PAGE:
When he was 10 months old, Alec Foster sat in the back seat of his mother’s car with his seven-year-old brother, Evan. Their mother was picking up a soccer trophy for Evan in the Los Angeles–area city of Inglewood when they were caught in the cross fire of a gang-related shooting. One gang member fired more than 75 rounds from an assault weapon, striking the car. Bullet shrapnel entered Alec’s eye, necessitating a cornea transplant. Evan was killed.
In the years since that horrific day in 1997, Foster has dedicated his life to preventing senseless violence. At 10, he told his family’s story to attendees at Women Against Gun Violence’s 12th annual brunch, ending with this plea: “If you see gun violence on the news, you shouldn’t react by saying, ‘I hope that doesn’t happen to me.’ You should react by saying, ‘What should I do to help?’ ”
This article appears in Issue 22 of Alta Journal.
Foster, now 25, graduated from the University of Arizona in 2020 and joined WAGV’s staff the following year. He has tirelessly researched ways to change California’s gun laws. He’s queried 400 sheriff’s offices and police departments in the state about their policies on surrendered firearms and spoken publicly against ghost guns and assault weapons. He testified twice in support of California Senate Bill 906, which passed in 2022 and requires school districts to provide gun-safety education, among other things. And in March 2022, he took over hosting duties on WAGV’s podcast, Bullet Points. “I wanted to make it more personal and passionate and engaging,” he says. “It’s been very poignant and really impactful and powerful, making [listeners] reflect on…what they can do personally to effect change.”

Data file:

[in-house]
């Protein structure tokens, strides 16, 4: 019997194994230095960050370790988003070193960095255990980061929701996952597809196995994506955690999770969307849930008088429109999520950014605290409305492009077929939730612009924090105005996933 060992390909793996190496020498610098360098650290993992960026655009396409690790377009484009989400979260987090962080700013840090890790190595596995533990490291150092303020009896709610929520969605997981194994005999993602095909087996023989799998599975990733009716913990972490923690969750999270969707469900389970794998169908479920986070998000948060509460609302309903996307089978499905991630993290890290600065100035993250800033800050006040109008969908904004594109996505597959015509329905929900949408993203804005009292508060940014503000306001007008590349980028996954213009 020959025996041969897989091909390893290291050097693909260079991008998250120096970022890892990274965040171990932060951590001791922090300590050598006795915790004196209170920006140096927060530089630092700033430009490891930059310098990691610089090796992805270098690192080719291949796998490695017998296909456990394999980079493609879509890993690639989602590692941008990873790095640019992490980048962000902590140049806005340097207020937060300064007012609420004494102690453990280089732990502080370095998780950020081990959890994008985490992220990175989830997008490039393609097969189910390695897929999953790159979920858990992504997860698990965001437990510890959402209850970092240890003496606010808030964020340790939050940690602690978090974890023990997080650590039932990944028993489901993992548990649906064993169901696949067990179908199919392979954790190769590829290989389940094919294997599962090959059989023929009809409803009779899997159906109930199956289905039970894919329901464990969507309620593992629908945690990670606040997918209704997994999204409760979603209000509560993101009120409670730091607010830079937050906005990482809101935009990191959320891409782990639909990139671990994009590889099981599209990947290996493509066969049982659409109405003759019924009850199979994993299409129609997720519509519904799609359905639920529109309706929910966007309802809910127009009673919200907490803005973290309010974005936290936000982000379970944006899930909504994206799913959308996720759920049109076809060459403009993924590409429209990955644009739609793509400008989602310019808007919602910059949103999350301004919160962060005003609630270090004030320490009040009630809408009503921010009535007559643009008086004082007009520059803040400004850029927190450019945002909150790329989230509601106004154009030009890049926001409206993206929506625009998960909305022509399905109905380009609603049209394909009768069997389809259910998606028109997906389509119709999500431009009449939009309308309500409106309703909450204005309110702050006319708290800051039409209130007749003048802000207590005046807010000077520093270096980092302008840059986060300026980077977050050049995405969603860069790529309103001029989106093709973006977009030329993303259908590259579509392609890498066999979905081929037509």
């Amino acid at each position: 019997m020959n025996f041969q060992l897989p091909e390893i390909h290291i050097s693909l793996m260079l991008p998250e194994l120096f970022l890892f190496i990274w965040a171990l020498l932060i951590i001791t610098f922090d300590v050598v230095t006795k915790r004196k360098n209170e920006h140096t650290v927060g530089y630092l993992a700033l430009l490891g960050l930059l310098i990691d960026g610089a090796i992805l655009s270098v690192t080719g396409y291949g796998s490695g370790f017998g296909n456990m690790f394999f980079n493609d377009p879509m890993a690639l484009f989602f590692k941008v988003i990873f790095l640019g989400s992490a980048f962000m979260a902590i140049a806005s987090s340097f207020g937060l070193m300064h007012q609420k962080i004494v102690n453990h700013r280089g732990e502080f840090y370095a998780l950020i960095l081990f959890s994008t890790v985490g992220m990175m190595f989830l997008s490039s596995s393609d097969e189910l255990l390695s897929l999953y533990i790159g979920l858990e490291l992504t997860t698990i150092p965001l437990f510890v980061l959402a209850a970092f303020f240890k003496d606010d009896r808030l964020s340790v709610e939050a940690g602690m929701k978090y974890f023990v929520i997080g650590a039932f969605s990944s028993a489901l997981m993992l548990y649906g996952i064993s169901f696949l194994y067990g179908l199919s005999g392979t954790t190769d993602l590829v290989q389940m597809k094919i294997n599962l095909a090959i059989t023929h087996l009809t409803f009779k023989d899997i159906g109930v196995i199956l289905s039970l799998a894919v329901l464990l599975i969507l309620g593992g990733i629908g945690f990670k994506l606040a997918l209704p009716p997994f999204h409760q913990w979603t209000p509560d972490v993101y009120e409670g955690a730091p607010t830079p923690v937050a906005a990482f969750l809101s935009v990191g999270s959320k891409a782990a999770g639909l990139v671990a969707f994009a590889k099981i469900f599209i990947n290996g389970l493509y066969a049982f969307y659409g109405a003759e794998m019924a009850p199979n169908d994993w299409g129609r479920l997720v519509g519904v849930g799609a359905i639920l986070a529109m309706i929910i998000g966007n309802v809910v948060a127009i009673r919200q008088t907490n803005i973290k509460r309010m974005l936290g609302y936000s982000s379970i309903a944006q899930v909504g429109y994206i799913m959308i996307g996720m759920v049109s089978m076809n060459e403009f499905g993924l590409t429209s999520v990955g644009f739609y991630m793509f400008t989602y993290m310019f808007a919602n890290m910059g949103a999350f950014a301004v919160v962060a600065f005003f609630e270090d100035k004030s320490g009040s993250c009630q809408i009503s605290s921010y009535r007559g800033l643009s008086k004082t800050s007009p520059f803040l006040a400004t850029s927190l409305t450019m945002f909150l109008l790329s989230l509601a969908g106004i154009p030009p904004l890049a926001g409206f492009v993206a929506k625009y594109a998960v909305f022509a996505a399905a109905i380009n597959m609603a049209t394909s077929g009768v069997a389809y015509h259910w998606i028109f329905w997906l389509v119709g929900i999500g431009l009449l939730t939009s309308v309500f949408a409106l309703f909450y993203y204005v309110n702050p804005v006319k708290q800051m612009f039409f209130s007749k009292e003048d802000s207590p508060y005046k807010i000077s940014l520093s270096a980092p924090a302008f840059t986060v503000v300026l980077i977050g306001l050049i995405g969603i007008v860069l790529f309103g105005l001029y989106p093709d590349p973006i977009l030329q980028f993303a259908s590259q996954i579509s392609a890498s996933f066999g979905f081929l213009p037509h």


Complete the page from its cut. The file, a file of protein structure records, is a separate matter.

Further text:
Change at the individual level is essential to Foster, particularly where it “impacts people’s pockets.” He’s compiling a list for WAGV that publicizes any company or elected official who supports the gun industry, to encourage consumers and constituents to take their money and votes elsewhere. Having advocated for gun control legislation at the state level, Foster says his next step is to go nationwide: “It’s important for victims’ voices to be heard.”•